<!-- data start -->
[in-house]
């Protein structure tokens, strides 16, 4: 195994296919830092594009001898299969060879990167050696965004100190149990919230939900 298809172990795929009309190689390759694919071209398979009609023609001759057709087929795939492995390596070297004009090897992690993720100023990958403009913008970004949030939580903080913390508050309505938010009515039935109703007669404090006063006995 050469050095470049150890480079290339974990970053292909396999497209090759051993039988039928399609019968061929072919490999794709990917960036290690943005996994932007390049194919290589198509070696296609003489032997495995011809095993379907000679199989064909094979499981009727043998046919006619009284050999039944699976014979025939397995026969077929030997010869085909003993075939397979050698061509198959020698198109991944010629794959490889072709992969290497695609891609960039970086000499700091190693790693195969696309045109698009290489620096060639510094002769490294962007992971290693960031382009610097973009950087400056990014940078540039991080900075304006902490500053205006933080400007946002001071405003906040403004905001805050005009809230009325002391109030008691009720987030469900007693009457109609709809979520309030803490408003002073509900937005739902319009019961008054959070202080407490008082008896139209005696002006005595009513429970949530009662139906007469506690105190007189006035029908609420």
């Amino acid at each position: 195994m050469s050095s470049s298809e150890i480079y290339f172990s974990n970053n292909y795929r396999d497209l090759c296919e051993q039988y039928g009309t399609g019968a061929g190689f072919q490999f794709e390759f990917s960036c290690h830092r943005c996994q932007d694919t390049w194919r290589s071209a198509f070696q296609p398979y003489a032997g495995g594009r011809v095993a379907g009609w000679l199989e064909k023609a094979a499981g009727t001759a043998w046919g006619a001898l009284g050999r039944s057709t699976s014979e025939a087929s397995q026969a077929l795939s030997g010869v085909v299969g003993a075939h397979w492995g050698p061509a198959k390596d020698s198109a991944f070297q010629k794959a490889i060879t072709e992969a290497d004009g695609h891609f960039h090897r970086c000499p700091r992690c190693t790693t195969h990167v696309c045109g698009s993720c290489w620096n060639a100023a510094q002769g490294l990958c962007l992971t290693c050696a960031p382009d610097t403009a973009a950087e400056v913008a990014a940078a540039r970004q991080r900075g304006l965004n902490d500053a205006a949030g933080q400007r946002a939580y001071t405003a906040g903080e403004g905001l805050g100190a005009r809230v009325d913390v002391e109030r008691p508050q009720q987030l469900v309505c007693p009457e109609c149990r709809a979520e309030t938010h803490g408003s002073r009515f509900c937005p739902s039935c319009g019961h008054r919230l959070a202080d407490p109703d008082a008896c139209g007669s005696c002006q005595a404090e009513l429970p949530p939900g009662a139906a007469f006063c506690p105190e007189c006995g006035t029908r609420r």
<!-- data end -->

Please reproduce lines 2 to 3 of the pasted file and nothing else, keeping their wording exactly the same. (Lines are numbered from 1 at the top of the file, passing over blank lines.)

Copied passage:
């Protein structure tokens, strides 16, 4: 195994296919830092594009001898299969060879990167050696965004100190149990919230939900 298809172990795929009309190689390759694919071209398979009609023609001759057709087929795939492995390596070297004009090897992690993720100023990958403009913008970004949030939580903080913390508050309505938010009515039935109703007669404090006063006995 050469050095470049150890480079290339974990970053292909396999497209090759051993039988039928399609019968061929072919490999794709990917960036290690943005996994932007390049194919290589198509070696296609003489032997495995011809095993379907000679199989064909094979499981009727043998046919006619009284050999039944699976014979025939397995026969077929030997010869085909003993075939397979050698061509198959020698198109991944010629794959490889072709992969290497695609891609960039970086000499700091190693790693195969696309045109698009290489620096060639510094002769490294962007992971290693960031382009610097973009950087400056990014940078540039991080900075304006902490500053205006933080400007946002001071405003906040403004905001805050005009809230009325002391109030008691009720987030469900007693009457109609709809979520309030803490408003002073509900937005739902319009019961008054959070202080407490008082008896139209005696002006005595009513429970949530009662139906007469506690105190007189006035029908609420």
């Amino acid at each position: 195994m050469s050095s470049s298809e150890i480079y290339f172990s974990n970053n292909y795929r396999d497209l090759c296919e051993q039988y039928g009309t399609g019968a061929g190689f072919q490999f794709e390759f990917s960036c290690h830092r943005c996994q932007d694919t390049w194919r290589s071209a198509f070696q296609p398979y003489a032997g495995g594009r011809v095993a379907g009609w000679l199989e064909k023609a094979a499981g009727t001759a043998w046919g006619a001898l009284g050999r039944s057709t699976s014979e025939a087929s397995q026969a077929l795939s030997g010869v085909v299969g003993a075939h397979w492995g050698p061509a198959k390596d020698s198109a991944f070297q010629k794959a490889i060879t072709e992969a290497d004009g695609h891609f960039h090897r970086c000499p700091r992690c190693t790693t195969h990167v696309c045109g698009s993720c290489w620096n060639a100023a510094q002769g490294l990958c962007l992971t290693c050696a960031p382009d610097t403009a973009a950087e400056v913008a990014a940078a540039r970004q991080r900075g304006l965004n902490d500053a205006a949030g933080q400007r946002a939580y001071t405003a906040g903080e403004g905001l805050g100190a005009r809230v009325d913390v002391e109030r008691p508050q009720q987030l469900v309505c007693p009457e109609c149990r709809a979520e309030t938010h803490g408003s002073r009515f509900c937005p739902s039935c319009g019961h008054r919230l959070a202080d407490p109703d008082a008896c139209g007669s005696c002006q005595a404090e009513l429970p949530p939900g009662a139906a007469f006063c506690p105190e007189c006995g006035t029908r609420r």